Analysis: Ruzza roars but Italy still seeking clinical edge

A bonus-point win looks like the perfect start for Conor O’Shea and Italy on paper, but there were also plenty of areas for improvement after this seven-try win over Namibia.

A bonus-point win looks like the perfect start for Conor O’Shea and Italy on paper, but there were also plenty of areas for improvement after this seven-try win over Namibia.

O’Shea himself admitted afterwards that his side need to sharpen up, and with their second game arriving hot on the heels against Canada on Thursday in Fukuoka, time is of the essence.

With the big tests still to come in Pool B against the All Blacks and Springboks, it is vital that the Azzurri find their top form when it counts.

It goes without saying, but if you want to beat the best then you need to be ruthless.

Against Namibia, the lowest ranked team at this year’s World Cup, Italy were anything but.

Tommaso Allan conducted affairs impressively from No.10 and the likes of Luca Morisi, Tommaso Benvenuti and even Maxime Mbanda produced searing line breaks in the first half.

But far too often the final pass did not go to hand, and Namibia survived.

Even the great Sergio Parisse – on the day he became only the third man to appear at five World Cups – was guilty of knocking on with the try line begging.

The heavens opened in the second half, the game tightened up and Italy were far more compact as a result.

But they have to make hay when the going is good.

Italy had, according to the stats powered by AWS, the best lineout in the 2019 Guinness Six Nations.

But their first one on Sunday was overthrown by Luca Bigi and that allowed the Namibians to score the game’s opening try.

The untidiness continued in the first half but in better news, the scrum looked in fine working order.

They won a penalty try in the first half and even pushed Namibia off their own ball in the second.

The injury to Tiziano Pasquali is a blow but with Leonardo Ghiraldini hopefully soon to return, the Azzurri have got plenty of firepower still to come.

Defensively, both of Namibia’s second-half scores were off first-phase moves, which will undoubtedly cause O’Shea consternation.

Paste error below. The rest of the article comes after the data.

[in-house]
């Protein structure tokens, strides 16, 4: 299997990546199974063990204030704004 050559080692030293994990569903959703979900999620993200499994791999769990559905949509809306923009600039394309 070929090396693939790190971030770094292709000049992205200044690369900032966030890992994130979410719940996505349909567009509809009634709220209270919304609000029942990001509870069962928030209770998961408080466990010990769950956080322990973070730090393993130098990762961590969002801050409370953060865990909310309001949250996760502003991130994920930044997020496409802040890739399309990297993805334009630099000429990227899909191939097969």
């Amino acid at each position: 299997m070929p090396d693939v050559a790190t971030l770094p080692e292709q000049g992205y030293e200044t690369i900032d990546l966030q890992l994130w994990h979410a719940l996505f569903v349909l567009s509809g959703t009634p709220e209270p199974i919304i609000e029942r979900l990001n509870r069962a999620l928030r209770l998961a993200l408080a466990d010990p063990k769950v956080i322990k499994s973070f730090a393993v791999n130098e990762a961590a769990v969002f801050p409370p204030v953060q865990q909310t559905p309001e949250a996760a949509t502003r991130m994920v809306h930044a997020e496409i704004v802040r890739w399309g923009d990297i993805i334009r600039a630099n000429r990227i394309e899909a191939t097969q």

It should be an easy fix, but it has to be done quickly or the All Blacks and Boks will be licking their lips.

Federico Ruzza marked himself out as a man to watch in the 2019 Championship.

He then helped his Benetton side into an historic play-off spot in the Guinness PRO14.

And on the evidence of this man of the match showing, he remains in top form for the biggest stage of all.

Nominally a lock but able to cover in the back row, his all-round skillset was on full display here.

He carries with a bristling intensity, makes his tackles and does the dirty work but it is with ball in hand that he really stands out.

His offloading game played a big role in getting Italy’s attack moving and then he produced an inch-perfect no-look pop pass to release Tito Tebaldi down the blindside for the vital score on half-time.

His importance to this team was best exemplified when O’Shea hauled him off, along with Allan, the moment that the bonus point had been secured at the start of the second half.

Wrap him up in cotton wool and save him for the big games to come.

With the result wrapped up, O’Shea then took his chance to take a look at his reinforcements. And two of them in particular stood out.

Matteo Minozzi and Jake Polledri were perhaps surprise omissions from the starting XV but the former is still working his way back to full fitness and the latter is likely being saved for what is to come.

But they both made a sizeable impact when introduced in the second half.

Minozzi got some game time back at full-back, where he thrived in the 2018 Championship, and crossed for a fine score in the right corner.

And Polledri also got his name on the scoresheet, showing his trademark leg drive to get over at the back of a rolling maul.

A seven-try win was just what the doctor ordered in the end. And O’Shea will be grateful for the Canada clash as a chance to really tighten the screws before the crunch clashes that will decide their campaign.